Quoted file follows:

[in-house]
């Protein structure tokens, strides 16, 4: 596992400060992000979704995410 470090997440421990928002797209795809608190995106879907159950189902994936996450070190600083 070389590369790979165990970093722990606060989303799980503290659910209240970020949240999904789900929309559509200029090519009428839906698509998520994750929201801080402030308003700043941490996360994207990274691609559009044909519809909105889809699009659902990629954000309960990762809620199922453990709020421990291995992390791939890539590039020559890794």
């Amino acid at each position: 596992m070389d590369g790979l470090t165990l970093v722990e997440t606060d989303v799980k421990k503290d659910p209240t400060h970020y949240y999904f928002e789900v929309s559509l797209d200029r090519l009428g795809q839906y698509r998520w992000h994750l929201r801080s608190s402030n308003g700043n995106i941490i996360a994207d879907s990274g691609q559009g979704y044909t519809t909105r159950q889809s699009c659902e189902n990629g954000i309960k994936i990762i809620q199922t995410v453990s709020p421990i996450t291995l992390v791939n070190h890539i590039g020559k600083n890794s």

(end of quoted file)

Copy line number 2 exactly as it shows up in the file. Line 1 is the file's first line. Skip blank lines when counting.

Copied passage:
């Protein structure tokens, strides 16, 4: 596992400060992000979704995410 470090997440421990928002797209795809608190995106879907159950189902994936996450070190600083 070389590369790979165990970093722990606060989303799980503290659910209240970020949240999904789900929309559509200029090519009428839906698509998520994750929201801080402030308003700043941490996360994207990274691609559009044909519809909105889809699009659902990629954000309960990762809620199922453990709020421990291995992390791939890539590039020559890794």